• Echo Lifetime Warranty

I am a fan of Echo products and the care and thought that Tim Rajeff (the man behind Echo) puts into his rods. You can find a more detailed review of this company and its products here at Anchor Fly if you’d like to go deeper into this company and its rods.

This Switch rod and the ingenious removable fighting butt and extension allow for a variety of different casting styles for changing conditions. The versatility of this rod is its main selling point.

Echo has done everything possible to shed the weight on these rods while sacrificing little in terms of power. This tops the list as far as affordable and functional rods go. 

Pros

  • Versatile
  • Lightweight and powerful
  • The removable butt section is a big plus here
  • Fairly priced

Cons

  • None. This company and these rods are a versatile, effective masterpiece. Highly recommended

View on Trident Fly Fishing →

6. Redington Predator Fly Rod

Specifications/Features:

  • 4-Piece 5wt-12wt
  • 7’10”, 8’, 9’, 9’6”, and 10’ Lengths
  • Fast Action Rod Blank
  • Aluminum Oxide Stripping Guides With Ceramic Inserts
  • Hard Wire Anodized Snake Guides
  • Uplocking Black Anodized Aluminum Reel Seat
  • Cordura Rod Tube
  • Redington Lifetime warranty

This is an impressive workhorse rod from Redington. This series has it all, and you’re covered “from the lake to the flats.”

Redington is great at producing dependable, affordable, and approachable products that are immensely functional whether you’re a beginner or seasoned veteran. The rod blank has a fast action, but it is well balanced for ease of use regardless of skill level.

The Predator series was built for tossing big flies with heavy lines, whether you’re after muskie or King Salmon.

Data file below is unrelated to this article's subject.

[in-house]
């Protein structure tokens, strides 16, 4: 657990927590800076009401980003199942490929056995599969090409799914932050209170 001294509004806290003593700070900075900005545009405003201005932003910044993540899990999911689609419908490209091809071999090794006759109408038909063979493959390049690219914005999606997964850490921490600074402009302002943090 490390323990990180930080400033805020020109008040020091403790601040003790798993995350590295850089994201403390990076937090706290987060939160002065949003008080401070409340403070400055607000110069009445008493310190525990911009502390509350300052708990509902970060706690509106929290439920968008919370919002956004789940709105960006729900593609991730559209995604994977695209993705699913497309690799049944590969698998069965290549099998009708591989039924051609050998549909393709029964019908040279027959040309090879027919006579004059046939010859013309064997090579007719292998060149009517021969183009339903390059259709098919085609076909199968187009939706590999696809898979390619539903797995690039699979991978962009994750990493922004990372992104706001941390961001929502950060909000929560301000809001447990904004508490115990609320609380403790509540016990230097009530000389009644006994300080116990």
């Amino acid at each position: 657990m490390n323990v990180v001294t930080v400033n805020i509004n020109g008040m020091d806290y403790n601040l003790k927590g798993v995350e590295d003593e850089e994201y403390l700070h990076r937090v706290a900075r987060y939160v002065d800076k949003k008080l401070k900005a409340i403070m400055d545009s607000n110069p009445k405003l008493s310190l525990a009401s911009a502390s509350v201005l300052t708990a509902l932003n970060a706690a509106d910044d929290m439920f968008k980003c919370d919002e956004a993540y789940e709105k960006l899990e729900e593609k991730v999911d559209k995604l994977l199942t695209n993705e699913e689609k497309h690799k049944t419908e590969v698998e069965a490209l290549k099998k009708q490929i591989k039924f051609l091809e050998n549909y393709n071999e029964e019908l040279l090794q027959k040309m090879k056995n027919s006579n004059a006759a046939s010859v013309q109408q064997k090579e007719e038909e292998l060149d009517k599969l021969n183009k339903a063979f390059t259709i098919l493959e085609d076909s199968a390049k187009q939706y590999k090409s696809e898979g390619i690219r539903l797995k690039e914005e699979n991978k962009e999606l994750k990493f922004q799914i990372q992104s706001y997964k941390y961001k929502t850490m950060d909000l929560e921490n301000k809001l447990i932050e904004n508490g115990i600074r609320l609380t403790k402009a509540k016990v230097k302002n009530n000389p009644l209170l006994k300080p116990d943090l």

Pros

  • Durable and effective in bad weather or water conditions
  • Powerful butt section to lift heavy fish
  • Affordable

Cons

  • None. One reviewer summed up the Predator series from Redington perfectly. Rugged, no-frills, and durable 

View on Trident Fly Fishing →

7. Orvis Clearwater Fly Rod

Specifications/Features:

  • 4-Piece 3wt-12wt Rod Series
  • 7’6”-10’ Lengths
  • Medium/Fast Action Blanks
  • Chrome Stripping and Snake Guides
  • Cordura Rod Tube
  • 25-Year Orvis Guarantee

I’ve reviewed the Orvis Clearwater series numerous times, and for good reason! This series of rods from Orvis are affordable, dependable, and priced for the newly initiated fly fisher.

While I have often reviewed the lighter freshwater Clearwater rods, their saltwater offerings work just as well on salmon as they do on stripers, so don’t forget this tried and true series from the one and only Orvis.

Pros

  • A great starter rod and an equally effective backup option for your quiver
  • The Clearwater series is well-reviewed regardless of what model you pick

Cons

  • There are some reports of brittle tip sections and occasional manufacturer errors, but Orvis is good at handling such issues and their customer service department is efficient and easy to work with. If you’re getting started, start here

View on Trident Fly Fishing →


What to look for in a Salmon Rod

Salmon rods need to be able to handle the explosive takes and long runs of a fish that some consider the penultimate quarry on the fly. They also need to have the backbone to lift fish to the net that can weigh as much as a sack of potatoes.

These two attributes are of utmost importance when choosing a salmon rod. Adverse weather conditions and wind are other factors to consider when choosing a salmon rod.

Those bigger flies/streamers need to be able to turn over, even in powerful headwinds 

man with salmon, Fish, fishing